Here is a sampling of editorial opinions from Alaska newspapers:
Jan. 23, 2013
Fairbanks Daily News-Miner: Good hydro news Susitna dam project back on track
Important field studies on the Susitna hydroelectric project will be able to proceed this summer thanks to a reasonable ruling by the Federal Energy Regulatory Commission.
The federal agency has taken note of the short season in Alaska and the preparatory work done by the Alaska Energy Authority in setting a deadline of April 1 for approving final research details.
This is critical in helping advance the project during the next few years to get to the construction stage.
The authority has committed to providing the results of 2012 river data and specific research sites in time for FERC action this spring.
The staff of the commission challenged 13 of the 58 proposed studies for not being specific enough. The state responded by asking the commission to stick by the schedule under which a series of comprehensive studies can get going to answer key questions related to geology, water, fish, wildlife, subsistence, safety, economics and recreation.
Three of the study plans questioned deal with fish in the Susitna River and productivity of the river.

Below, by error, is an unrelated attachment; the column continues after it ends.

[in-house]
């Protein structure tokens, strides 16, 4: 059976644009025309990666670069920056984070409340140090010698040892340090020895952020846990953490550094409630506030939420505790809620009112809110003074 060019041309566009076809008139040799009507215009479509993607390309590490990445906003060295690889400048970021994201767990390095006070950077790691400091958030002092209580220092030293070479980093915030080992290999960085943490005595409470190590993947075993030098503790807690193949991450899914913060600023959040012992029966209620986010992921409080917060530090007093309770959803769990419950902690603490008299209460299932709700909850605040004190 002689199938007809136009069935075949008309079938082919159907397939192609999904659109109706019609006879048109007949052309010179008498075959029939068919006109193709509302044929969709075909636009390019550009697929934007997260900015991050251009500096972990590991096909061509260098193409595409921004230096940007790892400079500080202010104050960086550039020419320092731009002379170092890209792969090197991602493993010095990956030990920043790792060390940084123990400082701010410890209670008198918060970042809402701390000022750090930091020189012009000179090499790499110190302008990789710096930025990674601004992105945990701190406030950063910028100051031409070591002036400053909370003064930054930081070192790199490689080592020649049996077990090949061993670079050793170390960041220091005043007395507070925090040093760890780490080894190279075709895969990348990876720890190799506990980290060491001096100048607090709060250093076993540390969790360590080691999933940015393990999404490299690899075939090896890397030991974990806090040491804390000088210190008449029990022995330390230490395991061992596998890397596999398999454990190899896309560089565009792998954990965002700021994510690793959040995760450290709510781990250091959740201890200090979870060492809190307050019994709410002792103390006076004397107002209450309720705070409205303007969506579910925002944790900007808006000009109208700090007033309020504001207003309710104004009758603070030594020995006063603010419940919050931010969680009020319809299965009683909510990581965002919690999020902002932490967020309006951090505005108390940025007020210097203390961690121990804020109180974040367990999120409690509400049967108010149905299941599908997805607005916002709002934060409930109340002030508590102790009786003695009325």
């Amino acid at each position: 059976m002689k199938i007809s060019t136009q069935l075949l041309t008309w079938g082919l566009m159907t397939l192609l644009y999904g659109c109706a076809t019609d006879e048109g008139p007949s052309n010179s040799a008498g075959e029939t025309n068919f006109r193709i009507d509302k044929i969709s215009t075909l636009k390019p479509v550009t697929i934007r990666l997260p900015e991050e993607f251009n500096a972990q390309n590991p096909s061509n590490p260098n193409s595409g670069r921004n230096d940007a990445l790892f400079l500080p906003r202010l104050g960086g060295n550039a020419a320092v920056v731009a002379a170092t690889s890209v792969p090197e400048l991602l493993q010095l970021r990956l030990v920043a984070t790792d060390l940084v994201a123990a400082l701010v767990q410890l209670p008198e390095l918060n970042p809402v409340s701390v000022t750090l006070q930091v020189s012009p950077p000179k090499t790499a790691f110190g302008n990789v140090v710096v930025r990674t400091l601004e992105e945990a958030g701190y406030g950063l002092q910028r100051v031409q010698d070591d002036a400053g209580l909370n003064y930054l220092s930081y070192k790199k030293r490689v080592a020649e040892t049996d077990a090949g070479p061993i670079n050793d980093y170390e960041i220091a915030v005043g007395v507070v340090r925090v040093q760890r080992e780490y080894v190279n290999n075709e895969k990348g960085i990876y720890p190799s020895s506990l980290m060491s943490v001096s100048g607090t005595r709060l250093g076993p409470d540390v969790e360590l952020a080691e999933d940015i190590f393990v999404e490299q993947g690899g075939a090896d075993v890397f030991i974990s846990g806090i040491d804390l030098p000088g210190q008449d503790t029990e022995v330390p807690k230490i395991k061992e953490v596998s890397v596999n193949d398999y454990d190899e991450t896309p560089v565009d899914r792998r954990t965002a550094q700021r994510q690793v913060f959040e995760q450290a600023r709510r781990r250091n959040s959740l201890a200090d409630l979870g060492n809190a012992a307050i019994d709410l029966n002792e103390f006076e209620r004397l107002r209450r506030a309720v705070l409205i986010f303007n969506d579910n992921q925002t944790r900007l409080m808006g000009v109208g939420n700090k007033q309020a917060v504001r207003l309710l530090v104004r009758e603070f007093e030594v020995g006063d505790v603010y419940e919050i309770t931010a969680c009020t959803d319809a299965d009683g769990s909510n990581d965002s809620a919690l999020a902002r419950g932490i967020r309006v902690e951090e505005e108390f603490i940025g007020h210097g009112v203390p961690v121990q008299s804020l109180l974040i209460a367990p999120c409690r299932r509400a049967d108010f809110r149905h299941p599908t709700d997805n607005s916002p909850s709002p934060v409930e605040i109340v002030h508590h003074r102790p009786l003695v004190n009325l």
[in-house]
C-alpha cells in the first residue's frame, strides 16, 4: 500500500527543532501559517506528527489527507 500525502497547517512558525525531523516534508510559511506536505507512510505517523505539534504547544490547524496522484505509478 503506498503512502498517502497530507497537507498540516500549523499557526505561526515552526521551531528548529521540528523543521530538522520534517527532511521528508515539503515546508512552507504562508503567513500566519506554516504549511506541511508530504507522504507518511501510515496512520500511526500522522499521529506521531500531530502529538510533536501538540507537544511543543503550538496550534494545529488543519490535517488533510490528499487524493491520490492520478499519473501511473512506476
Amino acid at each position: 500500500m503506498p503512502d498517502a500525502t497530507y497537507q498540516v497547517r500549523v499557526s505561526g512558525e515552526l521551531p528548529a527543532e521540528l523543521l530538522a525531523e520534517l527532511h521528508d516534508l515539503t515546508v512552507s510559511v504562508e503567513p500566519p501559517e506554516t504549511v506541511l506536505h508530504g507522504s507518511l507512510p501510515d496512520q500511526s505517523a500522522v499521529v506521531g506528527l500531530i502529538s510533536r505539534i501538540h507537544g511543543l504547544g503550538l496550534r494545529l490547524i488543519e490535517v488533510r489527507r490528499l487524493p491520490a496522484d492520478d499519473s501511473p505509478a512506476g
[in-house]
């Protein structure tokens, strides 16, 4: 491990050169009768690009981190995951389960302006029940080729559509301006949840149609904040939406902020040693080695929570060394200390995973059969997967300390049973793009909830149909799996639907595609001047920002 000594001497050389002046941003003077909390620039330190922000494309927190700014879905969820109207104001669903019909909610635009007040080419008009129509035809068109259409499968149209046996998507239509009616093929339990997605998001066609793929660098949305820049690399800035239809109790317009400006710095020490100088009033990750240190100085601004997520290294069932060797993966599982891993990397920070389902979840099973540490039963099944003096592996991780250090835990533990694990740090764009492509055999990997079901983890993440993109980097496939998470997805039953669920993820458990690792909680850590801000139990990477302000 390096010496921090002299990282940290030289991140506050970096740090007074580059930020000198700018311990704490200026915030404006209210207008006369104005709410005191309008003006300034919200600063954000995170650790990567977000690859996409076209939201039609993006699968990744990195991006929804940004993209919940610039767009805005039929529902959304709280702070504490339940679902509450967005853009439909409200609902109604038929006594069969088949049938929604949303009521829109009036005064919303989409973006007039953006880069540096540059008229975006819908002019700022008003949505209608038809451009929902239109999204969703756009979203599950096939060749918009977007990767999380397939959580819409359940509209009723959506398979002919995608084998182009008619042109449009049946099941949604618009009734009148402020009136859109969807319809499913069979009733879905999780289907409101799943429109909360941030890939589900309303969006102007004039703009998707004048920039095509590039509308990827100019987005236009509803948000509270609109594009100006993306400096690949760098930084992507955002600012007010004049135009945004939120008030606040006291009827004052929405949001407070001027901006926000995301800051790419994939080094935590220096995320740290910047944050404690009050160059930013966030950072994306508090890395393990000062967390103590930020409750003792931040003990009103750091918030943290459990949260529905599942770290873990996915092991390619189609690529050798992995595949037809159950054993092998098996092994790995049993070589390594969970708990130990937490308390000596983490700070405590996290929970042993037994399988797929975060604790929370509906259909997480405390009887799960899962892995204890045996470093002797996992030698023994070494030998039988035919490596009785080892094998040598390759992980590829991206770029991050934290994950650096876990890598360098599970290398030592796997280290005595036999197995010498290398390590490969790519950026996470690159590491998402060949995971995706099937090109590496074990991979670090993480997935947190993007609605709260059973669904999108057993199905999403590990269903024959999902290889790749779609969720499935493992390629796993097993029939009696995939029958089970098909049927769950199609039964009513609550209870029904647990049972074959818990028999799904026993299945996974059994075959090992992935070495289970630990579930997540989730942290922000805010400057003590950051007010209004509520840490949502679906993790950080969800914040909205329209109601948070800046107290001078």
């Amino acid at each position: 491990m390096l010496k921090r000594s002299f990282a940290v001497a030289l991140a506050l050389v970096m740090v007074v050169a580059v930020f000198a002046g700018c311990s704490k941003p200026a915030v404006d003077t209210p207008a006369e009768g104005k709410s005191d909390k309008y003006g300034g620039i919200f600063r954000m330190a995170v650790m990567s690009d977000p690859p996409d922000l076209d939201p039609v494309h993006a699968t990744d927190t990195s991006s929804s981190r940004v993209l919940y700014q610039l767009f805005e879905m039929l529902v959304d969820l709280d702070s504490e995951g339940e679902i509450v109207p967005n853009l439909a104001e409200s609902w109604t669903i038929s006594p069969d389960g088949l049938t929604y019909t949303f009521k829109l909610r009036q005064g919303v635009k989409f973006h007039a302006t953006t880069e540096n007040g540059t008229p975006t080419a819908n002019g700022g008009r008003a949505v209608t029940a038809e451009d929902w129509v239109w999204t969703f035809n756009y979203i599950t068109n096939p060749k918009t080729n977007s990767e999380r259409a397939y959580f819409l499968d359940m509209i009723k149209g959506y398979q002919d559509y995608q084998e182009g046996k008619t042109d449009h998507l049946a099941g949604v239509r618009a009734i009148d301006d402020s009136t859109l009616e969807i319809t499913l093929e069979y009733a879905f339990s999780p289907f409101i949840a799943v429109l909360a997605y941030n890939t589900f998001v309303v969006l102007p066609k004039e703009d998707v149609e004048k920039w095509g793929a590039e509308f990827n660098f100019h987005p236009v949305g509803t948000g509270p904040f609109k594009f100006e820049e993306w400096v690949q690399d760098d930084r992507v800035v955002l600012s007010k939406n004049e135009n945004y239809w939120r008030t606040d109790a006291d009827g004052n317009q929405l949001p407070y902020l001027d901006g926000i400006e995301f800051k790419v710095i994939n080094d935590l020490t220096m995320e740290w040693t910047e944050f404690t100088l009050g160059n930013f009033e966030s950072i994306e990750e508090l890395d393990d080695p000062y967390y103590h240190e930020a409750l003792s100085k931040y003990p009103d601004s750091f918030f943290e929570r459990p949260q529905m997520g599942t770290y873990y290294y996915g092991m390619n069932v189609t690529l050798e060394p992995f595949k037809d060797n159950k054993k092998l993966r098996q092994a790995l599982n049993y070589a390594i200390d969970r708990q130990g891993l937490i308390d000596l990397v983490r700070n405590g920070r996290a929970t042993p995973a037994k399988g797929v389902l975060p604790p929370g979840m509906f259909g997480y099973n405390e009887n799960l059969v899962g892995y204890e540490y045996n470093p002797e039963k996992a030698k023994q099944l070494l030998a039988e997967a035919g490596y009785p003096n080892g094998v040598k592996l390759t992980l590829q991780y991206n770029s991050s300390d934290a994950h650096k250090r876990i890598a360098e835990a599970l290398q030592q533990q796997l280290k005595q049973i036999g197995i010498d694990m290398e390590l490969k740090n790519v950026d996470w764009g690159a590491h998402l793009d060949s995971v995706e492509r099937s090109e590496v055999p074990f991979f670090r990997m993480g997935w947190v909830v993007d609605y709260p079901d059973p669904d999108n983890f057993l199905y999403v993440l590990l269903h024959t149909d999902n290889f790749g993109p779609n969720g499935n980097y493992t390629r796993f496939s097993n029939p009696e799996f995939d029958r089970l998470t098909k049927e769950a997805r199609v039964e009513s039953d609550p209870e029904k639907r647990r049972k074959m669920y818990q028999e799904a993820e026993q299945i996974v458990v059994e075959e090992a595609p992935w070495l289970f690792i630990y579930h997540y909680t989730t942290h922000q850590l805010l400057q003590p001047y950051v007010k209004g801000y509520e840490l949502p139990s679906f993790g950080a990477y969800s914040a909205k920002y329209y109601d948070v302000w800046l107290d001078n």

The energy authority has agreed to file final implementation plans by March 1, which will give the federal agency a month to go over them.
Now it's up to the energy authority to polish off its final plans in a little more than a month.
Jan. 19, 2013
Fairbanks Daily News-Miner: Scoping mission: Air Force wants to hear about Eielson F-16 study
Mark it on your calendar: Air Force officials will be in town Feb. 6 and Feb. 7 to conduct public meetings regarding the proposed transfer of Eielson Air Force Base's F-16 squadron to Anchorage.
The trip to the Interior will follow meetings Feb. 4 and Feb. 5 in Anchorage and in the Matanuska-Susitna Borough to take public comment about the proposed move of the aircraft and hundreds of personnel to Joint Base Elmendorf-Richardson.
The purpose of the meetings is to set the parameters of an environmental impact statement, a study required under the National Environmental Police Act. The meetings are an opportunity for Fairbanks and state leaders to speak directly to Air Force brass about their plan, which has come under withering criticism from U.S. Sens. Lisa Murkowski and Mark Begich, Rep. Don Young and others.
The congressional delegation, along with Fairbanks elected and civic leaders and Gov. Sean Parnell, have questioned the military's projected cost savings.
Yes, the Air Force does need to reduce its budget. It and the other branches of the military have been ordered to downsize. But state and community leaders here have an obligation to stand up for Fairbanks to make sure we are being treated fairly and that the Air Force isn't overlooking important information.
Meetings will be held 6 to 8 p.m., but locations have yet to be announced.
Let's make sure the Air Force hears us.
And, if you've still got one, it might be good to wear your "Save Eielson" T-shirt from 2005.